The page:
[General] take one's hand vs. take someone by the hand

inase

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Is there any difference in nuances or situations between the following two sentences?
My guess is that sentence 2 implies there is an intended action he is asking me to take.

1. He took my hand.
2. He took me by the hand.

Inase
 

emsr2d2

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I lost my left hand in a bizarre pasta machine accident ten years ago. I've always kept the hand in a jar by my bed. Last night, I got burgled. Some vile oik broke into my house in the middle of the night, ransacked my jewellery box, purloined the family silver and nicked my camera, but do you know what the worst thing was? He took my hand! Unbelievable!

(The above is not a true story but I wanted to show you how context can make a big difference to the meaning of a short phrase.)
 

emsr2d2

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The local police were baffled and palmed the case off to a private detective who fingered the thief in 24 hours! ;-)
 

inase

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To be more specific, the following sentences may reveal the nuances I meant. Are the two expressions interchangeable in these contexts?

1. The doctor took my hand and took my pulse. (It is just the doctor's action.)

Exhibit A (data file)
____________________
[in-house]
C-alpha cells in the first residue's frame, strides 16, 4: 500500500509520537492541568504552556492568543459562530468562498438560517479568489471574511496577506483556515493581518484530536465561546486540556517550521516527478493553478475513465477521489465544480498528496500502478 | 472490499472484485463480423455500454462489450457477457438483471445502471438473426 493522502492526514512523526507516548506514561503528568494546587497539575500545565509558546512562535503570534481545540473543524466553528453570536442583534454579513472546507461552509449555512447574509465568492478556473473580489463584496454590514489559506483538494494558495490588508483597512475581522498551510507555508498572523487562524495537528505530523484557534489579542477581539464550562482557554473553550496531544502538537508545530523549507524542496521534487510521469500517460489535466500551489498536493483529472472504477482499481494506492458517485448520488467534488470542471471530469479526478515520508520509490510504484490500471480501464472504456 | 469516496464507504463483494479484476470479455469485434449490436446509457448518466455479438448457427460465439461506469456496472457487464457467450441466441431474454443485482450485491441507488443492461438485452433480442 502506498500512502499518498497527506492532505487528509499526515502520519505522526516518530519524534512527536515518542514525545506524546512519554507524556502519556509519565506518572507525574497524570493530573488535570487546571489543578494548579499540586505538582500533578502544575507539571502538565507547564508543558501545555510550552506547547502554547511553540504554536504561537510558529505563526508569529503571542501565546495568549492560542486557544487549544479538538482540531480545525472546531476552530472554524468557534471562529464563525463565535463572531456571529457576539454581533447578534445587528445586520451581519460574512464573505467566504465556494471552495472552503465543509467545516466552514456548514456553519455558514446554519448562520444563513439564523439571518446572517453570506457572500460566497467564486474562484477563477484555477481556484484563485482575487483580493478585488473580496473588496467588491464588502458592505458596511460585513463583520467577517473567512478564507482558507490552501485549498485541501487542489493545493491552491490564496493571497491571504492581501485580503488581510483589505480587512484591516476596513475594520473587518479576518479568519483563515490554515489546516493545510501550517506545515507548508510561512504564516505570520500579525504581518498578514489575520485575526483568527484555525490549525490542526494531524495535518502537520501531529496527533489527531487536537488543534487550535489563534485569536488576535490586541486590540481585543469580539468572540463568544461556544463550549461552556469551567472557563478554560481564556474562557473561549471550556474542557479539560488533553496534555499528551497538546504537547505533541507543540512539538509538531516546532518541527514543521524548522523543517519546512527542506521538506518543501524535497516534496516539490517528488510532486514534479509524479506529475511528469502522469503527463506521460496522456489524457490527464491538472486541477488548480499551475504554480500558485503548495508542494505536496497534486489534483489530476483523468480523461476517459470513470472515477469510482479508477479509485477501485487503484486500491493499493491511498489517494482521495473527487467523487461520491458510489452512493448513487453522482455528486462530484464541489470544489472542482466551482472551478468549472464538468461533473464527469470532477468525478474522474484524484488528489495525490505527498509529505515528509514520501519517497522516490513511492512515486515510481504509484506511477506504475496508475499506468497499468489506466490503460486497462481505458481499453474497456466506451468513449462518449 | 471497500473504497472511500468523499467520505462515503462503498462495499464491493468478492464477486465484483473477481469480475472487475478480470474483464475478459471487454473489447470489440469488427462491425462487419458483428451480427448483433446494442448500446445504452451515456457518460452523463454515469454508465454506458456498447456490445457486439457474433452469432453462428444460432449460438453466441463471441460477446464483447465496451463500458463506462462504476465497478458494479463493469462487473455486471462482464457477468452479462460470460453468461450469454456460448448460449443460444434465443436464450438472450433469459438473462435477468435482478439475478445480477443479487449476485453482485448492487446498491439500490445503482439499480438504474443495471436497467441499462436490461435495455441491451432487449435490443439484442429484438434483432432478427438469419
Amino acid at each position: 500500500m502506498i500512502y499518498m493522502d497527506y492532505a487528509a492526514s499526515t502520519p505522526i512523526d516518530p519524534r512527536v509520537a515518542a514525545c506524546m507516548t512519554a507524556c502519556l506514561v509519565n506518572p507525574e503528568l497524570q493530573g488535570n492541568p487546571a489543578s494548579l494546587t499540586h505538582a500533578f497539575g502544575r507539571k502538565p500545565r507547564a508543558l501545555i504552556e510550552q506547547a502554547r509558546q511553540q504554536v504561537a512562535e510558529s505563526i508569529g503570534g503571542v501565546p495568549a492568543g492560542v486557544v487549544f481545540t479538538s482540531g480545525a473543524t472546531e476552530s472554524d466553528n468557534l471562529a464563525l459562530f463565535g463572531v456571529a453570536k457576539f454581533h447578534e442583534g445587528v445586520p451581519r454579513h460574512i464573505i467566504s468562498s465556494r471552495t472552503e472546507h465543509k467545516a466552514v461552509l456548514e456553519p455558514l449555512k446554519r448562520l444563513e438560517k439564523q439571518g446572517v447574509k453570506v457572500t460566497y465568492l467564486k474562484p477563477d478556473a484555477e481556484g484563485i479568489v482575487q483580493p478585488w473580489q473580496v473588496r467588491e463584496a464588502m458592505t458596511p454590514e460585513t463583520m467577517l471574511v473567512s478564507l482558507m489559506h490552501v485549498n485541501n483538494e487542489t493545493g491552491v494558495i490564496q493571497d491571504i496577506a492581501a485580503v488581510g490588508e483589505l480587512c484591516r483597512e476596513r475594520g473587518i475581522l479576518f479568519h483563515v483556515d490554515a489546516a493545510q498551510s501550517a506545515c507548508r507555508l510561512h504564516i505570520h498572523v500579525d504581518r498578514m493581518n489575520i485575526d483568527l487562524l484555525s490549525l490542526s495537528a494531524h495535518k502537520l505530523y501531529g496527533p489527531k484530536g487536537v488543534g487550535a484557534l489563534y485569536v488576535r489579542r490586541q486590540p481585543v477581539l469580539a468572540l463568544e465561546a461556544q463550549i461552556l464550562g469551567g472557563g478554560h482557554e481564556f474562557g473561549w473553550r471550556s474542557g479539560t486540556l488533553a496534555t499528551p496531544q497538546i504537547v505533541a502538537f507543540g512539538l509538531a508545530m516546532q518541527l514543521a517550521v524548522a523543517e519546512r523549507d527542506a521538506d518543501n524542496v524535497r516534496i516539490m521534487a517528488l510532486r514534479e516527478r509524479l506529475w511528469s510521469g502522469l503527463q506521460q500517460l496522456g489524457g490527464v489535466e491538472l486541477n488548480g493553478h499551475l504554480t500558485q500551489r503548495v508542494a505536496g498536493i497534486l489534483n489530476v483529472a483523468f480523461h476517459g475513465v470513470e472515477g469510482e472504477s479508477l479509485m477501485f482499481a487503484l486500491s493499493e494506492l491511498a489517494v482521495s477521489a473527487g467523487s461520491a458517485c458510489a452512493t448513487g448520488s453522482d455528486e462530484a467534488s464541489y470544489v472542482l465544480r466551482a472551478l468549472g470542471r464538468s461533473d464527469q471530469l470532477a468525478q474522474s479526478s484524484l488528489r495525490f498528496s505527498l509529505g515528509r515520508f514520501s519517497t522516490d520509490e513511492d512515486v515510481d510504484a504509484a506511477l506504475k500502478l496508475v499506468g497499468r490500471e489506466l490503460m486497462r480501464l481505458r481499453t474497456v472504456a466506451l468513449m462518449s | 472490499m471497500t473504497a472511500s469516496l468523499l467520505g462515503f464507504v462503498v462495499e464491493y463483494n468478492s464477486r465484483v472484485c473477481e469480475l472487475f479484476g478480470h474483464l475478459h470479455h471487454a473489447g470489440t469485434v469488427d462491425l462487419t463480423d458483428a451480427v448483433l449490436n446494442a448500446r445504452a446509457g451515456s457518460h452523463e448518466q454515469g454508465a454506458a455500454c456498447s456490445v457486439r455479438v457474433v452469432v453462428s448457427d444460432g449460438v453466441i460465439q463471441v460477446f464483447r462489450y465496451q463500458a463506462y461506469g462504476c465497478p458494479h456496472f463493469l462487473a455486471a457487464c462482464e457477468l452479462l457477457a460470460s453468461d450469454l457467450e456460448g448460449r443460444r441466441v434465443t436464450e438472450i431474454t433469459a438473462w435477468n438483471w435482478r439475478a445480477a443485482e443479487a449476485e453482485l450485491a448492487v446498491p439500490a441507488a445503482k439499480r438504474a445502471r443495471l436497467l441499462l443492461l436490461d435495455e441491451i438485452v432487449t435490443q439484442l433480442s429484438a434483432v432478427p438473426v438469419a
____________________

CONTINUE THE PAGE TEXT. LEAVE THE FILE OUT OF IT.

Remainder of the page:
2. The doctor took me by the hand and showed me to the operation room. (The doctor prompted my action.)

Inase
 

Raymott

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Digital theft is certainly becoming a problem!
 

GoesStation

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Operating room in American English.
 

inase

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By the way, we'd say 'operating theatre' rather than 'operation room'.
'

It is interesting to know that British people say "operating theatre" and that "theatre" itself means "operating room." Is it because the patient's family and trainee doctors watch the operation in a theatrical setting of an operating room?

Theatre used as an uncountable noun means both "plays as entertainment" and "operating room" as used in such a sentence as "he is still in theatre." Given this information, I wondered if the following sentence has double meaning with no specific context?

The doctor likes theatre.

1. The doctor likes (watching) plays.
2. The doctor likes (working in) operating rooms.

Inase
 

Raymott

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That would be a bit of a stretch! It would normally mean 1. In the right context it could mean 2.

Note also:
  • Theater (warfare), a military term for an area where an armed conflict takes place.
So, a theatre can be an arena, or a space where some action takes place.
 
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